Wednesday, November 25, 2020
By BRENT STUBBS
Senior Sports Reporter
Although her trek to Spain to begin her professional basketball career has not been a great one winning wise, Harbour Island native Lashann Higgs has been making the best of her appearances with the Embutidos Pajariel Bembibre PDM.
Higgs scored 10 points as Embutidos Pajariel Bembibre PDM lost a close 54-52 encounter to Kutxabank Araski on Sunday, dropping their eighth straight game to post a 1-10 record in the Spanish League.
“I felt as if it was a solid performance. There were times when I should have been more aggressive and attacked the basket, but other than that, it was a decent game for myself,” Higgs said.
Despite their losing season, Higgs said there’s still a ray of hope for Embutidos Pajariel Bembibre PDM.
“I felt as if we had a good game. There were a few times throughout the game that we made some mistakes at critical moments, but we played well together,” she reflected on their latest performance.
The 5-foot, 9-inch guard and Embutidos Pajariel Bembibre PDM will be back in action on Friday when they take on Quesos El Pastor. Hopefully they can get back on the winning track.
“My expectations for myself would be to be more aggressive throughout the entire game, but as for my team and I collectively, I would say if we can lessen the amount of mistakes we make and stay as focused as we possibly can,” she stated.
Embutidos Pajariel Bembibre PDM will take a break until December 12 when they play the first of five games up to December 27.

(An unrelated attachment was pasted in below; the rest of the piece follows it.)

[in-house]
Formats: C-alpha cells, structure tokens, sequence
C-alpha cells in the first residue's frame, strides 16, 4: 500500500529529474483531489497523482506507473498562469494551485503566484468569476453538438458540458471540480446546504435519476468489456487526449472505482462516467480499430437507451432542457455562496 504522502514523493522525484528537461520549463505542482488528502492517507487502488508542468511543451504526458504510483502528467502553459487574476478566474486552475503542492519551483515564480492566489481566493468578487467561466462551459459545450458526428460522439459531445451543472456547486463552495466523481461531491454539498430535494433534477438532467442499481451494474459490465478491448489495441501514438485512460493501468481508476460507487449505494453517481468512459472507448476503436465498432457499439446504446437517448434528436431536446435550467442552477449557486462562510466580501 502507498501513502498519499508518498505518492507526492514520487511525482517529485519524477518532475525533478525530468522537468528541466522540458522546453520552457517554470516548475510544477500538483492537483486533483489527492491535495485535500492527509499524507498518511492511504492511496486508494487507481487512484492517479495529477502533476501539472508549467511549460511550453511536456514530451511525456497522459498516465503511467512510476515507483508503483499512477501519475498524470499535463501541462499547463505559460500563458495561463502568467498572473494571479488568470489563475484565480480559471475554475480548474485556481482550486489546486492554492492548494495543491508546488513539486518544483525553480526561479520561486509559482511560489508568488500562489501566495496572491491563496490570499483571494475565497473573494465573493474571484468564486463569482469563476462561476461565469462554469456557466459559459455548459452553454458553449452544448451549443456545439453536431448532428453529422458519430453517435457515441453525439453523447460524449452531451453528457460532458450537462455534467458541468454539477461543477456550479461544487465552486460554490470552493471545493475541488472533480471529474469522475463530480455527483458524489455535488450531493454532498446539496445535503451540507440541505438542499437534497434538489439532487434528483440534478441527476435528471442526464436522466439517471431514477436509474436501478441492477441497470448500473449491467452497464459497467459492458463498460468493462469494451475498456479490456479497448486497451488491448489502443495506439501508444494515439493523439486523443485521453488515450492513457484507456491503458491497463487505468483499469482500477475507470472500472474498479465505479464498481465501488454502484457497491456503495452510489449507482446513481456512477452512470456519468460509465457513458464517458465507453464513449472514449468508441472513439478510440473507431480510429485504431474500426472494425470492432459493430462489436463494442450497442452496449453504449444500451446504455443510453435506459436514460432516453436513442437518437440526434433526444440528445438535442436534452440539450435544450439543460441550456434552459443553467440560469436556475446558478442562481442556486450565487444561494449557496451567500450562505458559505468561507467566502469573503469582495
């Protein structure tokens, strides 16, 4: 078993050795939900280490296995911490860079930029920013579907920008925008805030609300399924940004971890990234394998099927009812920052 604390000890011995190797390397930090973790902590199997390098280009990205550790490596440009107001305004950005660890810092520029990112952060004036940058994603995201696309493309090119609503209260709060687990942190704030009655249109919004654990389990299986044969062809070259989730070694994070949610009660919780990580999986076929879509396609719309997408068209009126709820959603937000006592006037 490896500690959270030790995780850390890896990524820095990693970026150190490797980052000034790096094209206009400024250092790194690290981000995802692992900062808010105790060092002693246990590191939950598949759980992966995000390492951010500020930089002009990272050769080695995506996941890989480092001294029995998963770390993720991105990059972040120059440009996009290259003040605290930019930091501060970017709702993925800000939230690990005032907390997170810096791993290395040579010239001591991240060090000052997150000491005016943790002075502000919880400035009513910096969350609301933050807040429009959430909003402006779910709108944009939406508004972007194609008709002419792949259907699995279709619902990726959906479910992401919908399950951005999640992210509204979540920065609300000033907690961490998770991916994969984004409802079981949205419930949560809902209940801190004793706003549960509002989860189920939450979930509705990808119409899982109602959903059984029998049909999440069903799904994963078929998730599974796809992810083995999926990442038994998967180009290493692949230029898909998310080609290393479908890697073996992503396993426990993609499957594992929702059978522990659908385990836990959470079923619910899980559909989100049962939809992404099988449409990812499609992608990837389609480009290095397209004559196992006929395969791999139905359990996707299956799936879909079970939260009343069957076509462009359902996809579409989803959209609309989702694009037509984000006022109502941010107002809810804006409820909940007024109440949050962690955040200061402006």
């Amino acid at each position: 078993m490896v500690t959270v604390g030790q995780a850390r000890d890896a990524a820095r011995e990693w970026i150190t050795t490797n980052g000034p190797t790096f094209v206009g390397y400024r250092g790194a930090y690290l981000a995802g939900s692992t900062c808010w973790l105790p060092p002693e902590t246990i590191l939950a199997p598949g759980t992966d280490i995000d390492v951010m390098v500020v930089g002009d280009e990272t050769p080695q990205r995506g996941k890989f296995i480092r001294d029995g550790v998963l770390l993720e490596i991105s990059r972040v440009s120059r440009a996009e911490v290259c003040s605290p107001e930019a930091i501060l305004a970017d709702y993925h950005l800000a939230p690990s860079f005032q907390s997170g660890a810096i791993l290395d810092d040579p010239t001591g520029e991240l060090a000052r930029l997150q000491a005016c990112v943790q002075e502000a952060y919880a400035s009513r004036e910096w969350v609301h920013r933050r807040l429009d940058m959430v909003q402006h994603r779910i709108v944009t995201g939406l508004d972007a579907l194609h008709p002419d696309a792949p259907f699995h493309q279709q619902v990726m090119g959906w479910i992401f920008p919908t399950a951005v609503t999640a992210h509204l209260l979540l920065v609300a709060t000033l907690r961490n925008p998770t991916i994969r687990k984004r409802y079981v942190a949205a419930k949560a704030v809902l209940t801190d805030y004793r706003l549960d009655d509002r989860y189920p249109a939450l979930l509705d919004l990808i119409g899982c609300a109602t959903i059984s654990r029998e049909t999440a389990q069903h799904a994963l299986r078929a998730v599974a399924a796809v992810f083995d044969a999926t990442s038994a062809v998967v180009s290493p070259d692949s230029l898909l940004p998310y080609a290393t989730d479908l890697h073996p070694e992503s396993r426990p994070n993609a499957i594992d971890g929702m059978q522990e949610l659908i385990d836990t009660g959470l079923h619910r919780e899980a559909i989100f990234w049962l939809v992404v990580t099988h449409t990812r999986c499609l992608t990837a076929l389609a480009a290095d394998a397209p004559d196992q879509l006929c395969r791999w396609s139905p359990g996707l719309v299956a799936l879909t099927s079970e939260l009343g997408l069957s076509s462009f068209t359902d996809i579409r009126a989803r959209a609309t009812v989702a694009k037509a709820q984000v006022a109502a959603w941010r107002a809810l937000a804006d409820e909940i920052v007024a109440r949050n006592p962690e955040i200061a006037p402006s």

After taking the Christmas break, Embutidos Pajariel Bembibre PDM will return on January 3 to play their first game in the new year.
The regular season will wrap up on February 27.
“My team-mates and I are growing continuously. We just have to continue to work hard and put into action the amount of work we put in on our own and within the practice setting,” she pointed out. “We just have to translate it.”
The product of the Frank Rutherford Development Programme in Houston, Texas, who went on to attend Cedar High School and the University of Texas, has not had to worry about the translation of Spanish on and off the court.
“There are some people on the team that can speak both English and Spanish, so it isn’t as hard,” Higgs said.
What is hard is adjusting to life as a professional basketball player in Spain.
“My experience here so far is what I expected it to be with a few bumps here and there,” Higgs summed up. “But that’s expected in any new place you live in.”
The 24-year-old Higgs certainly makes the best out of it.